Oshiumi H.,Hokkaido University | Miyashita M.,Hokkaido University | Miyashita M.,Hokkaido Pharmaceutical University School of Pharmacy | Matsumoto M.,Hokkaido University | Seya T.,Hokkaido University
PLoS Pathogens | Year: 2013

The innate immune system is essential for controlling viral infections, but several viruses have evolved strategies to escape innate immunity. RIG-I is a cytoplasmic viral RNA sensor that triggers the signal to induce type I interferon production in response to viral infection. RIG-I activation is regulated by the K63-linked polyubiquitin chain mediated by Riplet and TRIM25 ubiquitin ligases. TRIM25 is required for RIG-I oligomerization and interaction with the IPS-1 adaptor molecule. A knockout study revealed that Riplet was essential for RIG-I activation. However the molecular mechanism underlying RIG-I activation by Riplet remains unclear, and the functional differences between Riplet and TRIM25 are also unknown. A genetic study and a pull-down assay indicated that Riplet was dispensable for RIG-I RNA binding activity but required for TRIM25 to activate RIG-I. Mutational analysis demonstrated that Lys-788 within the RIG-I repressor domain was critical for Riplet-mediated K63-linked polyubiquitination and that Riplet was required for the release of RIG-I autorepression of its N-terminal CARDs, which leads to the association of RIG-I with TRIM25 ubiquitin ligase and TBK1 protein kinase. Our data indicate that Riplet is a prerequisite for TRIM25 to activate RIG-I signaling. We investigated the biological importance of this mechanism in human cells and found that hepatitis C virus (HCV) abrogated this mechanism. Interestingly, HCV NS3-4A proteases targeted the Riplet protein and abrogated endogenous RIG-I polyubiquitination and association with TRIM25 and TBK1, emphasizing the biological importance of this mechanism in human antiviral innate immunity. In conclusion, our results establish that Riplet-mediated K63-linked polyubiquitination released RIG-I RD autorepression, which allowed the access of positive factors to the RIG-I protein. © 2013 Oshiumi et al.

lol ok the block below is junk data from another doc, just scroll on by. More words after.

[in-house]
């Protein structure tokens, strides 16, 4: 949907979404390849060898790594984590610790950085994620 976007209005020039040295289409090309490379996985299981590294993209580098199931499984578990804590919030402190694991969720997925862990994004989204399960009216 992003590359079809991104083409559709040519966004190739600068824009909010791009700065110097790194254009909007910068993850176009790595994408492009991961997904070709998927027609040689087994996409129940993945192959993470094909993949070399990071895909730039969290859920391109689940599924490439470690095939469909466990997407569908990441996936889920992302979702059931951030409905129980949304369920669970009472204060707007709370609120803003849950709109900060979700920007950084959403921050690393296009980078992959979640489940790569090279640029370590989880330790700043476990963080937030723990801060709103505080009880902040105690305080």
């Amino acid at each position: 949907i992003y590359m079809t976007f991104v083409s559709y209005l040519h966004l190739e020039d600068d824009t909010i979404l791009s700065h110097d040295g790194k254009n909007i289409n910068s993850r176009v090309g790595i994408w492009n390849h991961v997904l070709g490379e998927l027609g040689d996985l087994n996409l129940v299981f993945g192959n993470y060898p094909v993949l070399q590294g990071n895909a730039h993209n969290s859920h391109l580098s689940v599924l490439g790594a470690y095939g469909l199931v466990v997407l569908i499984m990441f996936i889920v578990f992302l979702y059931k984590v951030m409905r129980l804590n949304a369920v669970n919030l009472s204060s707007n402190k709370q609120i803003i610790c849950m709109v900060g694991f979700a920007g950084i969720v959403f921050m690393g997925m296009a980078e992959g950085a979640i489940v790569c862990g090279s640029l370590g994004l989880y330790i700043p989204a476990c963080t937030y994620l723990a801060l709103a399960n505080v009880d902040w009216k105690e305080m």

Miura T.,Hokkaido Pharmaceutical University School of Pharmacy
Chemico-Biological Interactions | Year: 2015